[20.] L   [55] When the time came for the jurors to consider their verdict, the President of the court, G. Junius, in accordance with the law of Sulla, which was then in force, asked the accused whether he wished the voting on his case to be secret or open. ** As Oppianicus said that Junius was Habitus's friend, Scamander acted on his suggestion and replied that he wished it to be secret. The jurors considered their verdict. By every vote but one, which Staienus admitted to be his, and at the first hearing of the case, Scamander was found guilty. Was there a man in the court at the time, who failed to realize that the conviction of Scamander amounted also to a judgement on Oppianicus? What finding was involved in that conviction unless that the poison which had been procured, was intended for Habitus? Nay, what shadow of suspicion was, or could have been thrown on Scamander of having conceived a wish to murder Habitus without any instigation ? [56] Despite the issue of this trial, which left Oppianicus virtually convicted already by public opinion, though he had yet to be expressly convicted by a court of law, Habitus did not at once have him put on trial: he wanted to find out whether juries dealt severely only with the actual persons whom they understood to have had poison in their possession, or whether they thought the abettors and accessories of such crimes no less worthy of punishment. And so he at once put on trial G. Fabricius, whom, on account of his friendship with Oppianicus, he thought to have been an accessory to the crime in question, and succeeded in securing that his case be placed first on the list, owing to its connexion with the previous case. On this occasion, not only did Fabricius fail to bring to me my neighbours and friends from Alatrium, but found himself unable any longer to secure their support, either for his case or for his character. [57] For while it was still undecided we thought it only considerate to undertake the case, however unsatisfactory, of one with whom we were not unconnected; but we felt that any attempt to upset the judgement, once it was passed, would be outrageous. Fabricius, consequently, was driven by his defenceless condition to resort in desperation to the brothers Caepasii, hard-working pleaders, disposed to regard any chance which they were given to plead as a compliment and a favour.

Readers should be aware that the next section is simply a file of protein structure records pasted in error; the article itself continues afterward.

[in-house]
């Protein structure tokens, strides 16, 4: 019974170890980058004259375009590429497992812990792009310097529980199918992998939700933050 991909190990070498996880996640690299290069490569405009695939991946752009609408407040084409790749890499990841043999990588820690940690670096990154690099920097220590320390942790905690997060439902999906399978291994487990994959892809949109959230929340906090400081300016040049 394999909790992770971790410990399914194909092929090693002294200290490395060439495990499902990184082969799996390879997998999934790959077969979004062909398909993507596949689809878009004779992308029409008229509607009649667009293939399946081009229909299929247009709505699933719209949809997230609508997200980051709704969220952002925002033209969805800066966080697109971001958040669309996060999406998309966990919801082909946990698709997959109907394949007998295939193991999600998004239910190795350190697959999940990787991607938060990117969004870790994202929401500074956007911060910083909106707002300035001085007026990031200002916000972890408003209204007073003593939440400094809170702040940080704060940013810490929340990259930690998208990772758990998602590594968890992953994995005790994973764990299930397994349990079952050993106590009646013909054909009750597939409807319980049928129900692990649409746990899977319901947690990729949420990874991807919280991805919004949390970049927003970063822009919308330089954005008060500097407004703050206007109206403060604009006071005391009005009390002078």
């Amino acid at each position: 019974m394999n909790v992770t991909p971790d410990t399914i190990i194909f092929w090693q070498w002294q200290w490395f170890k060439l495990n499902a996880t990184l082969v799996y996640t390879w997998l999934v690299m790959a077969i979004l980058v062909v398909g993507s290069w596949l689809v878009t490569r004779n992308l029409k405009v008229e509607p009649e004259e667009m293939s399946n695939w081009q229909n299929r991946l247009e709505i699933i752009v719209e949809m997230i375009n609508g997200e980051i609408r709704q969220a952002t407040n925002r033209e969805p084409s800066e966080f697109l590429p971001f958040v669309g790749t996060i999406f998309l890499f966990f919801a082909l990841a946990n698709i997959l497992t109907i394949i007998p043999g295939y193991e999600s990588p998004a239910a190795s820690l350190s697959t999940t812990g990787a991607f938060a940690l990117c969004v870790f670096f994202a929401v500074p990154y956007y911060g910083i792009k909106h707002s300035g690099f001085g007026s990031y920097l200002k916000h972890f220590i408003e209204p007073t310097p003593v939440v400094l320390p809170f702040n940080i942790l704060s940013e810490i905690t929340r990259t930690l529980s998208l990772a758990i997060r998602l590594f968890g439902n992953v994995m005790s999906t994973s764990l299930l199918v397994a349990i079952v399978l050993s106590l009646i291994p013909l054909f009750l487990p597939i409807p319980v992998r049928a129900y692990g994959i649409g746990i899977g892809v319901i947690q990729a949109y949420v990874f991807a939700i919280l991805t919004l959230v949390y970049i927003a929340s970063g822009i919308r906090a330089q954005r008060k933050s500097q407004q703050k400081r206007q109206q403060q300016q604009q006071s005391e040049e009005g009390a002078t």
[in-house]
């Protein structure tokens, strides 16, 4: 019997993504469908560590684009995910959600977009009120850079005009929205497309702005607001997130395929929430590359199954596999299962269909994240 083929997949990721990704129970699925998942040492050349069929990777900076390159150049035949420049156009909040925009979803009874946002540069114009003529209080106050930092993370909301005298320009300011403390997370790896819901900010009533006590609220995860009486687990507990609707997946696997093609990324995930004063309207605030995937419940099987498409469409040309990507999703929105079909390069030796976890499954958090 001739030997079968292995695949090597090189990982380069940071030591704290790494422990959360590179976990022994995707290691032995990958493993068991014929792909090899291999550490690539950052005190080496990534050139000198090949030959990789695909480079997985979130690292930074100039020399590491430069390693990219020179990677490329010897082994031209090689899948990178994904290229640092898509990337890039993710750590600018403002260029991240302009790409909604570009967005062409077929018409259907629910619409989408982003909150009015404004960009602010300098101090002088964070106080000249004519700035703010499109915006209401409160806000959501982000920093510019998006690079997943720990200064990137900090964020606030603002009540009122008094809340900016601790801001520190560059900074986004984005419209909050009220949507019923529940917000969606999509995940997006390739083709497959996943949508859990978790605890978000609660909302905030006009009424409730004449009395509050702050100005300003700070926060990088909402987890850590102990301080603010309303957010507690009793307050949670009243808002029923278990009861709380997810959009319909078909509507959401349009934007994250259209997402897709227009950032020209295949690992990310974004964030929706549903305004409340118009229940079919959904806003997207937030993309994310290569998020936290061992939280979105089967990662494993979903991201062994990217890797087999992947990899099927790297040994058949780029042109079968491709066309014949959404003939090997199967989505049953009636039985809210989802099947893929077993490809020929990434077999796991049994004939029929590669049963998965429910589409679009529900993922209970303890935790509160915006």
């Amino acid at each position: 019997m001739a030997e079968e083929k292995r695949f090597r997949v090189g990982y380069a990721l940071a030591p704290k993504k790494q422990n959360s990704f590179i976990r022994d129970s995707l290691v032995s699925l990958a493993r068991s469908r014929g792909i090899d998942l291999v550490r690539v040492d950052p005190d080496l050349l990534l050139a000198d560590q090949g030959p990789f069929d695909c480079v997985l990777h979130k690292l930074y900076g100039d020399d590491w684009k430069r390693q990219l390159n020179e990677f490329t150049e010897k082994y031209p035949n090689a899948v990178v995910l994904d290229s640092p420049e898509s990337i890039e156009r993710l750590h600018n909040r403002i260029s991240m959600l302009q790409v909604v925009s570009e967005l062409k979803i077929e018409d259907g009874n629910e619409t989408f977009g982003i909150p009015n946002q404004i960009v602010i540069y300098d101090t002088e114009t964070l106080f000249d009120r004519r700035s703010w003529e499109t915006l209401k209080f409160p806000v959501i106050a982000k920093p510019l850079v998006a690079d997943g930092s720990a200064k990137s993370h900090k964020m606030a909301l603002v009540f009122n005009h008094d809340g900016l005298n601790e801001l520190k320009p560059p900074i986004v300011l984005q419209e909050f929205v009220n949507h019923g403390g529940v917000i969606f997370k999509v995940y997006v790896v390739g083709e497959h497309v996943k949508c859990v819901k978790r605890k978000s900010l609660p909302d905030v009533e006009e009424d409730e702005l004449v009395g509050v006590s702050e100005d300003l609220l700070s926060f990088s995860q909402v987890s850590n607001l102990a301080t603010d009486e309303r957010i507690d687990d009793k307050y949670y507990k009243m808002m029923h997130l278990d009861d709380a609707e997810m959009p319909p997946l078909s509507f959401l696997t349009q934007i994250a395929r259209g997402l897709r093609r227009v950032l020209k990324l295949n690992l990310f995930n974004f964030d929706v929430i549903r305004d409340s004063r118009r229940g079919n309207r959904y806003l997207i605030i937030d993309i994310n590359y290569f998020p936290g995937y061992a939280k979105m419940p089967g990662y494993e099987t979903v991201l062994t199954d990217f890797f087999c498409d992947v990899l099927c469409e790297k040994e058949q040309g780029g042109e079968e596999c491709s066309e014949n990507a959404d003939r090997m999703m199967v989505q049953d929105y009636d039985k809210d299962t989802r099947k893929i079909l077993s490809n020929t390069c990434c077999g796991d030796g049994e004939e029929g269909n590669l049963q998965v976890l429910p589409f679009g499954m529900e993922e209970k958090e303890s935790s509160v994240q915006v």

[21.] L   Now a somewhat unjust inference has been drawn from the fact that in a case of physical disease, the worse it is, the more distinguished and superior is the doctor who is called in ; whereas in the case of criminal trials, the worse the cause, the more obscure and inferior is the advocate who is briefed. But perhaps the reason is this, that the doctor only lends his skill, a pleader lends also his good name.